Back in Seattle, I set to work. While my kids reconnected on Facebook, I sprinkled some semolina to keep the dough from sticking. At the same time my kids were busy telling their friends how little jetlag had affected them I ran the pasta through my trusty Atlas machine, keeping it thick on purpose. And then I cut it with a knife, the way it’s been done in Italy for hundreds of years. The woman in Arezzo was making Pici; my noodles turned out more like Tagliolette. But no matter: we gathered round the table, eager and hungry, and felt the connection all the same. To sun-drenched hills, stone walls, old vines, sweet grandmas pinching the cheeks of young children, and the crunch of gravel on cart tracks that take you through  fields of bobbing sunflowers. Centuries of excellence, not to be missed. Buon Appetito!


Hand-cut Pasta with Woodfired Sausage and Mushrooms



Makes 4 servings


For the pasta:

1 cup unbleached all-purpose flour

1 cup semolina

¾ teaspoon salt

2 eggs

3 Tablespoons of water

1 Tablespoon of olive oil

¼ cup semolina for bench work


For the toppings:

12 ounces chicken or pork Italian sausage links

1 pound of cremini mushrooms, halved or quartered

2 Tablespoons of olive oil, divided

2 ounces of shallot onions, finely sliced

2 cups of hot vegetable or beef broth

4 Tablespoons of chopped parsley

1 teaspoon of crushed red pepper

Optional: freshly grated parmesan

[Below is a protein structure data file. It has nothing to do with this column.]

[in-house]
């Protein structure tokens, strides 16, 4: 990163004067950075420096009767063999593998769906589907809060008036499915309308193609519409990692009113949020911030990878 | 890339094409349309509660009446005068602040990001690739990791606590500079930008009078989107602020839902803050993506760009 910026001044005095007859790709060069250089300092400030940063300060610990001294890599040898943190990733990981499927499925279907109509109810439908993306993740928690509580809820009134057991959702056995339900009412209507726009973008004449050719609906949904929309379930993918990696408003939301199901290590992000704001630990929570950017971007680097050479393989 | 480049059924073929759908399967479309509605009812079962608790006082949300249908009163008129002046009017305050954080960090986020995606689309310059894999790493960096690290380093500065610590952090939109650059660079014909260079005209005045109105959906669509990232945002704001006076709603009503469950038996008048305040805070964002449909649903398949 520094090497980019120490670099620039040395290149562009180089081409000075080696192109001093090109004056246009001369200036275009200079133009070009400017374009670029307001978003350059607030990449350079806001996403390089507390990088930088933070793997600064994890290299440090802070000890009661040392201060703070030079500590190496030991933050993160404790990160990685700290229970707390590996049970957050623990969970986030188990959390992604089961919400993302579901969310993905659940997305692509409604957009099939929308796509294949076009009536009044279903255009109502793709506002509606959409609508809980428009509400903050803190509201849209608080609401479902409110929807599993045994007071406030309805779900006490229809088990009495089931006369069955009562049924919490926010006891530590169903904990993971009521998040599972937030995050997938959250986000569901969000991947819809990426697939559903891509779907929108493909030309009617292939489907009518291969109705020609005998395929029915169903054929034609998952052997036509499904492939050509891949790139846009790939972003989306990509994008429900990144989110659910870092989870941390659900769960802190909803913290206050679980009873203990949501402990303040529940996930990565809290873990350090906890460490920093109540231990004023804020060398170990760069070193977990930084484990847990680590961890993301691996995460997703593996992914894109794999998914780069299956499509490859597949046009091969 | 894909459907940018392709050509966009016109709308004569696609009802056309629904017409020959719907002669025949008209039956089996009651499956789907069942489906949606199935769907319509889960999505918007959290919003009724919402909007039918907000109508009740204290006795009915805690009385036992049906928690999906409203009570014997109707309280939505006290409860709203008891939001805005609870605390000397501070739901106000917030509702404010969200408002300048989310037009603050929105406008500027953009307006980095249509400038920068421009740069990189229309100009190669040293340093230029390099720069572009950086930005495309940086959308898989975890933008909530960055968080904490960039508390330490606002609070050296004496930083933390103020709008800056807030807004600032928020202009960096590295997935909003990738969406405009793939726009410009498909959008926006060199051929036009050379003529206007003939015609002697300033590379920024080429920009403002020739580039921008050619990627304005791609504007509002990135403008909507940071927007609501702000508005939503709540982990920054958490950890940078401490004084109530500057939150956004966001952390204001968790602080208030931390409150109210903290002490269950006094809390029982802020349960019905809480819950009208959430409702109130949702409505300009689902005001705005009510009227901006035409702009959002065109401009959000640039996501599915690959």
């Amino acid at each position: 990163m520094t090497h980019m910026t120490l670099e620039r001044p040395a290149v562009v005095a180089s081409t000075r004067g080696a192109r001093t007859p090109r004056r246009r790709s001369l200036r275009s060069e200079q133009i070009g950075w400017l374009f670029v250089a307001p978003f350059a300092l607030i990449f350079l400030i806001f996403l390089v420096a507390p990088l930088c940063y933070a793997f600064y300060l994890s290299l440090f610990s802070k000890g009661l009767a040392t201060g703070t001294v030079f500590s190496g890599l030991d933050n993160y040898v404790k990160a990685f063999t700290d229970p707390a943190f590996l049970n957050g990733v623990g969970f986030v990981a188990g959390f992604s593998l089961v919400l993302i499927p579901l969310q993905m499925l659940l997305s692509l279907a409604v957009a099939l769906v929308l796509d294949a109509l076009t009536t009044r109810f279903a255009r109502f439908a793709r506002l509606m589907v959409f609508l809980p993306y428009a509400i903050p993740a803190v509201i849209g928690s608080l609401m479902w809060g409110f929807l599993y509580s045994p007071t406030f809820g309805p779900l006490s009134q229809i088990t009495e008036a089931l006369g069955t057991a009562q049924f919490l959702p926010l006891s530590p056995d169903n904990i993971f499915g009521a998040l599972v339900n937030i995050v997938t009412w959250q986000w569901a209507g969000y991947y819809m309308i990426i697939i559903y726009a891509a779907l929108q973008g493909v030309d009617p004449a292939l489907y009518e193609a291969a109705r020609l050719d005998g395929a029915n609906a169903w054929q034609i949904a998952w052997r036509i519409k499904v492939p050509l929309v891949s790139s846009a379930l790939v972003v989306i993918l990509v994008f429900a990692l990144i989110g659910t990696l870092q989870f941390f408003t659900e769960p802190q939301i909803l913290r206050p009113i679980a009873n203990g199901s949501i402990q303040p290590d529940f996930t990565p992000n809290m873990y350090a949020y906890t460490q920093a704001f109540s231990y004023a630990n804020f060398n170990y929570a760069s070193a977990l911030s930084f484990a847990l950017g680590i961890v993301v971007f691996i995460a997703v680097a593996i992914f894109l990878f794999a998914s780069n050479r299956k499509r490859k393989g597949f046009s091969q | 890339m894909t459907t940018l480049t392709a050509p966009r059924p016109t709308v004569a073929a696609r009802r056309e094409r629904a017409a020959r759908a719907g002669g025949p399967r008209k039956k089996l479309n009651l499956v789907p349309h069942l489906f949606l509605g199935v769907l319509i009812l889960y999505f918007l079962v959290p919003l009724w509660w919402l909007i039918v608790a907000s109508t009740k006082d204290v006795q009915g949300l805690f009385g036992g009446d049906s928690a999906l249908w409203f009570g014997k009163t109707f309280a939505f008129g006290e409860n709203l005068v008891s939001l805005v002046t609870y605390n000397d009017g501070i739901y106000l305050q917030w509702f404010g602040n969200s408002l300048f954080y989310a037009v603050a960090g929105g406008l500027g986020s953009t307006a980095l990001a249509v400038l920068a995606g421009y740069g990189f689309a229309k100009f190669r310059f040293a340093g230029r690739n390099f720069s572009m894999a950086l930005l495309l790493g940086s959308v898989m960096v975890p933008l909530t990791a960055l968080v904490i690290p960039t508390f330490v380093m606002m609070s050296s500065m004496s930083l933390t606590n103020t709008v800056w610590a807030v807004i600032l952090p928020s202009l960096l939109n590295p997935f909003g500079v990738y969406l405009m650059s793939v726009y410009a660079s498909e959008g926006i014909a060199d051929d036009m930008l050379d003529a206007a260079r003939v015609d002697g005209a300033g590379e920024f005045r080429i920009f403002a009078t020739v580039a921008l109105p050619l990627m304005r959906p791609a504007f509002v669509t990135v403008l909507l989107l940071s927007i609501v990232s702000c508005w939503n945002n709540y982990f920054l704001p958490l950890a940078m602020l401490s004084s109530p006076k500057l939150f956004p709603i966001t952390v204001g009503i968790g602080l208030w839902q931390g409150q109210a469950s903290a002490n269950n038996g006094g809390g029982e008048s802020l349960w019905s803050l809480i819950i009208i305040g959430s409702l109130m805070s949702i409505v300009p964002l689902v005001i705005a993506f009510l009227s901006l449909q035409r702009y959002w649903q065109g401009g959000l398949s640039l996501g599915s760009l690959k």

Pasta note: In the style of Arezzo, with its Etruscan roots, this pasta is thicker than Bolognese fettuccine and is made with fewer eggs. If you have the patience to cut the noodles into spaghetti-like strands that are as wide as they are thick, you’ll be making ‘pici’, the local pasta. Be forewarned: it’s not easy. Mine always end up a bit wider, but they taste just as good.

Cutting the strands of pasta with a knife

Heat the woodfired oven:

Maintain a moderate fire in your oven for 2 hours, ending with a mound of glowing coals about a foot in diameter and 4 inches deep. Push the fire to the back, put on a stick of fragrant wood (like apple) as thick as your wrist, and sweep the floor clean of ashes. You’ll need a cast iron frying pan or some little cast iron pans for cooking the sausages and the mushrooms in with the fire.

Make the pasta dough: Mix flour, salt and 1 cup of semolina together in a bowl. Make a well in the center and break in the eggs. Whisk the eggs with a fork, gradually gathering the dry mix into the egg and then, as the mixture thickens, add water and oil. Pull in all the dry mix and knead for a few minutes in the bowl. If absolutely necessary, add 1 teaspoon (not Tablespoon) of extra water to make the dough soft enough to work. Put the dough onto a bit of semolina sprinkled on a counter, cover with the inverted bowl and let rest for 30 minutes.

Roll out and cut the pasta: Secure pasta machine to a work surface. Flatten the lump of dough and send it through the rollers on setting ‘1’. Fold in half and send through again and then, turning the long edges over toward the middle, send through a third time. Repeat until your pasta is smooth and supple. Cut the band of pasta into 3 pieces and let them rest on semolina for a few minutes before continuing. Now send each piece through the rollers on setting ‘3’. Let rest. Finally, send the pasta through on setting ‘5’. Sprinkle with semolina and let rest for 10 minutes before cutting.